(7/2) The Carroll Valley Borough Planning Commission asked the representative of a proposed development at the board’s July 1 meeting to skip a month of discussions to allow the body to digest the information the proponents have placed on their table for another month.
Planning commission Chairman Edward Kaplin recommended that the continuing review of a development planned on a 107-acre wooded tract in the borough be postponed until the September meeting.
The development is being proposed by Eluma, Inc. on the tract in question, which is bordered by Sanders and Tract roads and butted-up against the borough’s K-section residential area.
Nearly two dozen borough citizens, mostly residents of K-section, attended the planning commission meeting to keep taps on the proposal
The current proposal remains fluid as the development company continues to work on a draft ordinance to present to the borough that would be designed to allow the company to create a flexible housing unit plan that would lead to a multi-phased development.
Changes in the borough ordinance would be necessary in order for the developers to establish a menu of multi-housing types that could be constructed over time on the site, depending on what type the housing market suggests is the most desirable during any given time-frame during the project’s multi-year build-out.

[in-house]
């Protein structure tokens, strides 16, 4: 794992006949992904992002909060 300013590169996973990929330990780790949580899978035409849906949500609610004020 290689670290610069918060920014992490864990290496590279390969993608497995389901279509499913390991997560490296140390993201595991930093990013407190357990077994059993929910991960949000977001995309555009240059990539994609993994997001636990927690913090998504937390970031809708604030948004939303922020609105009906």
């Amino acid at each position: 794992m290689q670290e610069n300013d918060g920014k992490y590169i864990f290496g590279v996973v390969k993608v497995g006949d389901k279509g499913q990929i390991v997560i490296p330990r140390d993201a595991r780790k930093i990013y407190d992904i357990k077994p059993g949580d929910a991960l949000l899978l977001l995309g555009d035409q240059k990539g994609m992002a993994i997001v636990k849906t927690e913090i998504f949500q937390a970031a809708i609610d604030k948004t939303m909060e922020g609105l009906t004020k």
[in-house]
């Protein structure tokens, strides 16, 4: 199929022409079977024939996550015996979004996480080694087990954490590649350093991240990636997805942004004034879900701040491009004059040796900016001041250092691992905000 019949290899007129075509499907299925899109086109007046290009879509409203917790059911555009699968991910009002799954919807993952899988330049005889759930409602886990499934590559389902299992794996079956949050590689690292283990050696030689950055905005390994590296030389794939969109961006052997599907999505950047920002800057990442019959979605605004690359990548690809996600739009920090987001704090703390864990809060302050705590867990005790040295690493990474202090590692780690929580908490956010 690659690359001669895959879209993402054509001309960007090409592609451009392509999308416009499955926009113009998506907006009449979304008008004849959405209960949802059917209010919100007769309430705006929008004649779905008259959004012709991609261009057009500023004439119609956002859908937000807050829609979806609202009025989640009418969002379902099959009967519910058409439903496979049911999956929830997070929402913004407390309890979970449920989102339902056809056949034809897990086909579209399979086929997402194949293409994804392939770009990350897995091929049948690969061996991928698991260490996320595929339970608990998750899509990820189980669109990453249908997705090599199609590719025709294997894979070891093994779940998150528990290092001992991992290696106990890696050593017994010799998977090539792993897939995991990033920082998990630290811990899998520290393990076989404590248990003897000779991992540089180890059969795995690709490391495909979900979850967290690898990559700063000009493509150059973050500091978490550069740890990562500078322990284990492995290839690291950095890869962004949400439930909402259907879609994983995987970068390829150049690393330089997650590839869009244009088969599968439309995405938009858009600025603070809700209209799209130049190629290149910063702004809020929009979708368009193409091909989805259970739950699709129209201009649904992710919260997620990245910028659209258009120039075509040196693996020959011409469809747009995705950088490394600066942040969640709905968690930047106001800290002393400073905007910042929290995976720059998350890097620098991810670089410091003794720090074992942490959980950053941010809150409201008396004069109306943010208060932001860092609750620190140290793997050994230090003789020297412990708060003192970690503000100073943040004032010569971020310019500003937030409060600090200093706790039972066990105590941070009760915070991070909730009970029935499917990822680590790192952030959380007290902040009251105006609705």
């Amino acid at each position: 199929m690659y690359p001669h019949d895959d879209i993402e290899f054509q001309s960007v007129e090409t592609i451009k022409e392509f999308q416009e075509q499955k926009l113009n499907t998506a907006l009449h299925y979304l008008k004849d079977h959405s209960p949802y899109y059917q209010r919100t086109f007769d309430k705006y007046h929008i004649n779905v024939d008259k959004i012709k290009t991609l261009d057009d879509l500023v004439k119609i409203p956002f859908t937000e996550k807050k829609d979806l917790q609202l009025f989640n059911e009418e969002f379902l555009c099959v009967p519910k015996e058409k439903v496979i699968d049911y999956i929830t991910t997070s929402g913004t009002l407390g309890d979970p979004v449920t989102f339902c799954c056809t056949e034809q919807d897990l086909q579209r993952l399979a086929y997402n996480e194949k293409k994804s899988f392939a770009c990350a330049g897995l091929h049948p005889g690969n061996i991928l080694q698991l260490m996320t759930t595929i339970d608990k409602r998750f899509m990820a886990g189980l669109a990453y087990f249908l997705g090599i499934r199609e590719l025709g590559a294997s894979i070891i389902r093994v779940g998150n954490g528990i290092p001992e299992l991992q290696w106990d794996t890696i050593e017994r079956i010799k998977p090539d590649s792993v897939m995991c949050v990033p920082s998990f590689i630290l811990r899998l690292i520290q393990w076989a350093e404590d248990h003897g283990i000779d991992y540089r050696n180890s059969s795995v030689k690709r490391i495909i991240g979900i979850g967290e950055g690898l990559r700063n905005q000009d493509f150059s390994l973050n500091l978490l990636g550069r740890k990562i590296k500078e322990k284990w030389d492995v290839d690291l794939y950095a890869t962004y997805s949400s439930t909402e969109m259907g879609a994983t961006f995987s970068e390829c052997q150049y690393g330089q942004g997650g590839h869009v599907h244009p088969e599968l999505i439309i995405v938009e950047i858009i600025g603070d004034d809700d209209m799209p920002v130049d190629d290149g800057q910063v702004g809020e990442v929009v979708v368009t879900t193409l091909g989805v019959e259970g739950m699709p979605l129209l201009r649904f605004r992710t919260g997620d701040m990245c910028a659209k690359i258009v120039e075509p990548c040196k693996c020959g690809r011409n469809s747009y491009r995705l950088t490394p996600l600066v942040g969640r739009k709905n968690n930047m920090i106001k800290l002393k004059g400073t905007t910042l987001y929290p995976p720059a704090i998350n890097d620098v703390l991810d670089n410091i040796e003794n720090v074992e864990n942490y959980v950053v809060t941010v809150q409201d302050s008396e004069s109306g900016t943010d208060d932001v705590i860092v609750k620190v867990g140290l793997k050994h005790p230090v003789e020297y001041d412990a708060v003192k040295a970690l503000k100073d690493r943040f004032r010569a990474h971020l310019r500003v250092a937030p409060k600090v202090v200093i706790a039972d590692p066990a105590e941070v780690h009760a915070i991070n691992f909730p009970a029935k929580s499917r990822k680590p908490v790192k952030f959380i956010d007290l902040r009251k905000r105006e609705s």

Briefly put, borough Planning Commission Chairman Edward Kaplan previously explained that Eluma is seeking to be able to build homes in several phases over an unspecified period of time, with their design based on prevailing housing demands which might occur during the various periods of construction.
Addressing previous comments of the board, attorney Charles Suhr, representing Eluma, stated that the proposed ordinance presented at the July meeting had been further amended to establish increased set-backs from the K-section, an increase in "green space" from 50 to 6 feet, and apartment building heights increased from 35 feet to 45 feet.
The applicants also noted that 400 to 450 dwelling units were proposed, a figure borough Manager David Hazlett said he had never heard before. "I thought it was 350 (units proposed)," he said.
The general consensus of the board was that it would take time to review the new changes, as well as the issue of the proposed number of dwelling units, and chose to not take any action on the proposed ordinance at the July meeting.
Instead, the board concurred with Kaplin’s recommendation to bump the continuing review to the September meeting.
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